After almost a decade, Americans may finally be turning the corner on saving money. More than 30 percent of them say they have enough tucked away to cover six months’ worth of expenses—a seven-year high for this measure of financial calamity preparedness, a financial planning favorite.
Meanwhile, the percentage who concede in an annual survey that they have no savings fell to a six-year low of 24 percent, down from 28 percent last year.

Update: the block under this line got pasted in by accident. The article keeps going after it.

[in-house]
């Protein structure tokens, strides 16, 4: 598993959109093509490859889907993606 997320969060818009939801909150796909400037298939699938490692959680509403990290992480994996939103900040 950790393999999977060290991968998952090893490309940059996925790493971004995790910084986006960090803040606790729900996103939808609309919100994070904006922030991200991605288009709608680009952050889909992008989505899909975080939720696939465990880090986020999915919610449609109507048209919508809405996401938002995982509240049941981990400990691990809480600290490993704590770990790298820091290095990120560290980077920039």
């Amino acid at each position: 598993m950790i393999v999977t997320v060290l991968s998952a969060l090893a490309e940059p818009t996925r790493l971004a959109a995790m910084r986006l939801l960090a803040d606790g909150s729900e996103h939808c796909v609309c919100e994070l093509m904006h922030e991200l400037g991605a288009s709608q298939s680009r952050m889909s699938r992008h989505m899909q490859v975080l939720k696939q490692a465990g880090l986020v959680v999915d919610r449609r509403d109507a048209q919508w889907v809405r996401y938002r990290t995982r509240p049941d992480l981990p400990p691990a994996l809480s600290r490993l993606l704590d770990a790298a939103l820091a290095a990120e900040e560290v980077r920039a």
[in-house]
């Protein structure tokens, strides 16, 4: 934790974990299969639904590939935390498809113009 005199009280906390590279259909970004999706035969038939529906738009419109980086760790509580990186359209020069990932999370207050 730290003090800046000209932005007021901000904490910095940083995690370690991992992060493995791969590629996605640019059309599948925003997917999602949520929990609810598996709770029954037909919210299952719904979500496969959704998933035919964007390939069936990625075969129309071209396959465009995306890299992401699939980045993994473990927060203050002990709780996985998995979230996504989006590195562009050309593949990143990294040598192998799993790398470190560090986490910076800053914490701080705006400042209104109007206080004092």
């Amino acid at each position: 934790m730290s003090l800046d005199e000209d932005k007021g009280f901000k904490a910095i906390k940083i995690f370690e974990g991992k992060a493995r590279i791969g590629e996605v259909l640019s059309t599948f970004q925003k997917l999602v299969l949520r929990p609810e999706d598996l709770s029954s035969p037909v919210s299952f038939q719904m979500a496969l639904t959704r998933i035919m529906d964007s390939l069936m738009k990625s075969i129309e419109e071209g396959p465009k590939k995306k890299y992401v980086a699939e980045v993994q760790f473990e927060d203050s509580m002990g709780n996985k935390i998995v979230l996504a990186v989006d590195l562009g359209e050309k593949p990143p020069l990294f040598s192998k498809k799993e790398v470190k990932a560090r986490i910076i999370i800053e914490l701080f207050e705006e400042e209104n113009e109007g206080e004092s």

“Ever since the recession, we’ve noticed in surveys that people realize how important it is to have emergency savings, but for so many years post-recession they just weren’t making any progress,” said Greg McBride, chief financial analyst at Bankrate.com, which released the survey on Tuesday. Now a broader swath of people are finally making headway, he said.
The poll of 1,003 Americans, conducted by Princeton Survey Research Associates International, showed impressive savings habits among millennials, particularly younger ones, McBride said. Thirty-one percent of Americans age 18-26 have enough saved to cover three to five months’ worth of expenses. (Some, however, are likely living at home or with roommates—or counting their trust funds.)